Use this URL to cite or link to this record in EThOS: https://ethos.bl.uk/OrderDetails.do?uin=uk.bl.ethos.807133
Title: Nitrosamines and oesophageal cancer : a study of factors influencing the distribution and metabolism of nitrosamines and the enzymes responsible for their activation
Author: Pinto, Luis Felipe Ribeiro
Awarding Body: University of London
Current Institution: University College London (University of London)
Date of Award: 1994
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Abstract:
Nitrosamines produce cancer in most species and possess remarkable organ specificity. Because they are the only carcinogens which can produce oesophageal tumours in experimental animals, and because all humans are exposed to them, it has been suggested that they produce oesophageal cancer in man. The organotropism of nitrosamines depends largely on the distribution of the nitrosamine and the P450s capable of metabolizing it in the animal body. Ethanol consumption, the main factor associated with oesophageal cancer in the West, changes the pharmacokinetics of nitrosamines, increasing the damage to extrahepatic organs, in particular to the oesophagus, and it has been suggested that these changes are responsible for the effect of ethanol on human oesophageal cancer. The influence of two factors associated with a high incidence of oesophageal cancer, opium (and morphine the major alkaloid found in opium), and isoamyl alcohol, a contaminant of Calvados, on the pharmacokinetics of N-nitrosodimethylamine and N- nitrosodiethylamine was investigated through measurement of their influence on the organ to organ distribution of alkylation produced by these nitrosamines, inhibition of the metabolism of these nitrosamines in vitro, and with isoamyl alcohol, its influence on reactions metabolized by different P450s. Morphine and opium dramatically change the pharmacokinetics of NDMA and NDEA, with inhibition of first pass clearance of NDMA and a shift of the metabolism of NDEA from the liver to the oesophagus. Although the mechanisms of these changes has have not been completely elucidated, the results are very similar to those previously obtained with ethanol. However, although isoamyl alcohol inhibited the general metabolism of NDEA in the rat, it did not affected its organotropism, and affects a broader range of P450s than ethanol. The oesophageal monooxygenase system was investigated in depth and compared to the liver through administration of chemicals which induce P450s in the liver, spectrophotometric measurements of the components of the monooxygenase system, western blot analysis of these components and particular forms of P450s, the capacity of oesophageal microsomes to metabolize different compounds, and the influence of nitrosamines on the metabolism of these compounds. The presence of P450 1A1, but not 2E1 or 2B1 and 2B2 in the oesophagus together with evidence that P450 1A1 can participate in the metabolism of N-nitrosomethylbenzylamine, the most powerful oesophageal carcinogen in the rat, is suggested to be one of the factors contributing to the organotropism of some nitrosamines for that organ.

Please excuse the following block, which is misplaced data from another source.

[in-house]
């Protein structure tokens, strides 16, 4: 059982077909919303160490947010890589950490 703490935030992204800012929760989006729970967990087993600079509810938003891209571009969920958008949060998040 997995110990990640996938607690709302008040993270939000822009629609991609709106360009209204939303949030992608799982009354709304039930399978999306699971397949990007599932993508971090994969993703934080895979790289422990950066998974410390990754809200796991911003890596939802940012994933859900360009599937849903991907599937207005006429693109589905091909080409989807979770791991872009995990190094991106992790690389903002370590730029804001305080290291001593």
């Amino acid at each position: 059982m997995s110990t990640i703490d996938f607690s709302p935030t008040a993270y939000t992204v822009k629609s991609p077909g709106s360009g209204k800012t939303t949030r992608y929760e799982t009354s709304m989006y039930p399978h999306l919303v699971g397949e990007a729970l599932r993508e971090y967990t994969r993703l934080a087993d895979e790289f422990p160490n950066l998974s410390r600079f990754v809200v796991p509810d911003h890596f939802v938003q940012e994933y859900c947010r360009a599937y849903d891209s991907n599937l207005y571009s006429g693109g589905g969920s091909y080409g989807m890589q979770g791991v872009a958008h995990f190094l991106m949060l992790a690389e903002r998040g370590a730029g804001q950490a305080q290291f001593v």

Supervisor: Not available Sponsor: Not available
Qualification Name: Thesis (Ph.D.) Qualification Level: Doctoral
EThOS ID: uk.bl.ethos.807133  DOI: Not available
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